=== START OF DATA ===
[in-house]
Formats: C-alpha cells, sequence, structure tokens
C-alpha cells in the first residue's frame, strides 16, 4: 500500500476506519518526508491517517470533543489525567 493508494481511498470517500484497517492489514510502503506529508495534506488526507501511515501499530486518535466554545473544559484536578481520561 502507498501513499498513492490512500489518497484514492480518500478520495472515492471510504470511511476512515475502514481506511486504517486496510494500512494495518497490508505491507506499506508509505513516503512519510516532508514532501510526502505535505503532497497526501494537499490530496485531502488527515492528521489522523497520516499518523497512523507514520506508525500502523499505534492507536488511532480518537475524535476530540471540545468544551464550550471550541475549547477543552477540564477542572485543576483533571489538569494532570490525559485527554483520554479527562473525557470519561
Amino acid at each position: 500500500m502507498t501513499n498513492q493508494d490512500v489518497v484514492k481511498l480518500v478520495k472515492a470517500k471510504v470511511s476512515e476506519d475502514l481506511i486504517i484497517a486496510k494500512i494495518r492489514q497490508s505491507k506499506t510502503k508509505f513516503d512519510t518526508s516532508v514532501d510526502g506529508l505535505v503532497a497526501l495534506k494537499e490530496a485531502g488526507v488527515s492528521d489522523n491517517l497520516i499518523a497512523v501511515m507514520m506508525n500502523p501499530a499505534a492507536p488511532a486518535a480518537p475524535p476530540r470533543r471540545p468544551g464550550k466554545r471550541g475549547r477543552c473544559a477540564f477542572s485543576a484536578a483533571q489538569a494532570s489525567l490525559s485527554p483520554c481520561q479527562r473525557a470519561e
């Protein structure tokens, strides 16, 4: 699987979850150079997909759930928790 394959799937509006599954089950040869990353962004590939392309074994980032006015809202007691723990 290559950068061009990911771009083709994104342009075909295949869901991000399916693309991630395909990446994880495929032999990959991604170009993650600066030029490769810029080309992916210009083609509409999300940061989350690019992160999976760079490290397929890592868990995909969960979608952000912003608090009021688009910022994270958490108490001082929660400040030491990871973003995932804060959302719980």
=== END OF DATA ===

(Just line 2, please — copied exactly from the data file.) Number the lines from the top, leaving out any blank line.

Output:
Formats: C-alpha cells, sequence, structure tokens